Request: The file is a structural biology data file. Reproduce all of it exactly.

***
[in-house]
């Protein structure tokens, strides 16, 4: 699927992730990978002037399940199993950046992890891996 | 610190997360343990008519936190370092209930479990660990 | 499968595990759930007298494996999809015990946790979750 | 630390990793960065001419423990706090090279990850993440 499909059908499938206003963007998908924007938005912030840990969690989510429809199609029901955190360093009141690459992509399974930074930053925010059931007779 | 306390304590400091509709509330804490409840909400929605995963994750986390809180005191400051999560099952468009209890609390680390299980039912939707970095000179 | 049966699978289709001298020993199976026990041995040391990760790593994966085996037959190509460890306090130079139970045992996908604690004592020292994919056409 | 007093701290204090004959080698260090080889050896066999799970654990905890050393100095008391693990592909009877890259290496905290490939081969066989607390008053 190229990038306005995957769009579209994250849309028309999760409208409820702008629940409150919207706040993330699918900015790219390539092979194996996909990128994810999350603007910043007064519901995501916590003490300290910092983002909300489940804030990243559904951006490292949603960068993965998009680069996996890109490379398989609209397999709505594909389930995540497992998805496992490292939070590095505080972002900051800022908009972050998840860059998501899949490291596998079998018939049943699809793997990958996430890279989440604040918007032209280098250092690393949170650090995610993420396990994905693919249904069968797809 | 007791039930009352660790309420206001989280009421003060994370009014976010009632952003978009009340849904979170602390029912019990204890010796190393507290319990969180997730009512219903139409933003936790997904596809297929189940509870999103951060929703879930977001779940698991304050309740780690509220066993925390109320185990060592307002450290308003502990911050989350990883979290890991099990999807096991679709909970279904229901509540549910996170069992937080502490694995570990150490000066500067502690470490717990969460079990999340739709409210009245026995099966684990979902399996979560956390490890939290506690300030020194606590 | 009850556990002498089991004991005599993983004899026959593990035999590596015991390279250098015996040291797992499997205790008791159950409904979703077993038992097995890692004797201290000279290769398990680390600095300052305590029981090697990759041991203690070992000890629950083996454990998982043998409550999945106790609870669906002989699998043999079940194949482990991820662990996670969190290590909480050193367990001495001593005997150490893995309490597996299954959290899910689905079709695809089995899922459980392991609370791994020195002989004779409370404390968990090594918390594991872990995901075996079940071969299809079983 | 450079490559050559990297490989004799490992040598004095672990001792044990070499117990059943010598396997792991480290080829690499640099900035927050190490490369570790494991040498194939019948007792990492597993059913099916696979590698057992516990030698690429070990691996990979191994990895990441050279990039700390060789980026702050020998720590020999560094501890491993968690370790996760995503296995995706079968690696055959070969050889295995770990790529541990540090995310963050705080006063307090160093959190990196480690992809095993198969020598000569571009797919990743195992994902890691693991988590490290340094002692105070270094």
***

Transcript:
[in-house]
């Protein structure tokens, strides 16, 4: 699927992730990978002037399940199993950046992890891996 | 610190997360343990008519936190370092209930479990660990 | 499968595990759930007298494996999809015990946790979750 | 630390990793960065001419423990706090090279990850993440 499909059908499938206003963007998908924007938005912030840990969690989510429809199609029901955190360093009141690459992509399974930074930053925010059931007779 | 306390304590400091509709509330804490409840909400929605995963994750986390809180005191400051999560099952468009209890609390680390299980039912939707970095000179 | 049966699978289709001298020993199976026990041995040391990760790593994966085996037959190509460890306090130079139970045992996908604690004592020292994919056409 | 007093701290204090004959080698260090080889050896066999799970654990905890050393100095008391693990592909009877890259290496905290490939081969066989607390008053 190229990038306005995957769009579209994250849309028309999760409208409820702008629940409150919207706040993330699918900015790219390539092979194996996909990128994810999350603007910043007064519901995501916590003490300290910092983002909300489940804030990243559904951006490292949603960068993965998009680069996996890109490379398989609209397999709505594909389930995540497992998805496992490292939070590095505080972002900051800022908009972050998840860059998501899949490291596998079998018939049943699809793997990958996430890279989440604040918007032209280098250092690393949170650090995610993420396990994905693919249904069968797809 | 007791039930009352660790309420206001989280009421003060994370009014976010009632952003978009009340849904979170602390029912019990204890010796190393507290319990969180997730009512219903139409933003936790997904596809297929189940509870999103951060929703879930977001779940698991304050309740780690509220066993925390109320185990060592307002450290308003502990911050989350990883979290890991099990999807096991679709909970279904229901509540549910996170069992937080502490694995570990150490000066500067502690470490717990969460079990999340739709409210009245026995099966684990979902399996979560956390490890939290506690300030020194606590 | 009850556990002498089991004991005599993983004899026959593990035999590596015991390279250098015996040291797992499997205790008791159950409904979703077993038992097995890692004797201290000279290769398990680390600095300052305590029981090697990759041991203690070992000890629950083996454990998982043998409550999945106790609870669906002989699998043999079940194949482990991820662990996670969190290590909480050193367990001495001593005997150490893995309490597996299954959290899910689905079709695809089995899922459980392991609370791994020195002989004779409370404390968990090594918390594991872990995901075996079940071969299809079983 | 450079490559050559990297490989004799490992040598004095672990001792044990070499117990059943010598396997792991480290080829690499640099900035927050190490490369570790494991040498194939019948007792990492597993059913099916696979590698057992516990030698690429070990691996990979191994990895990441050279990039700390060789980026702050020998720590020999560094501890491993968690370790996760995503296995995706079968690696055959070969050889295995770990790529541990540090995310963050705080006063307090160093959190990196480690992809095993198969020598000569571009797919990743195992994902890691693991988590490290340094002692105070270094």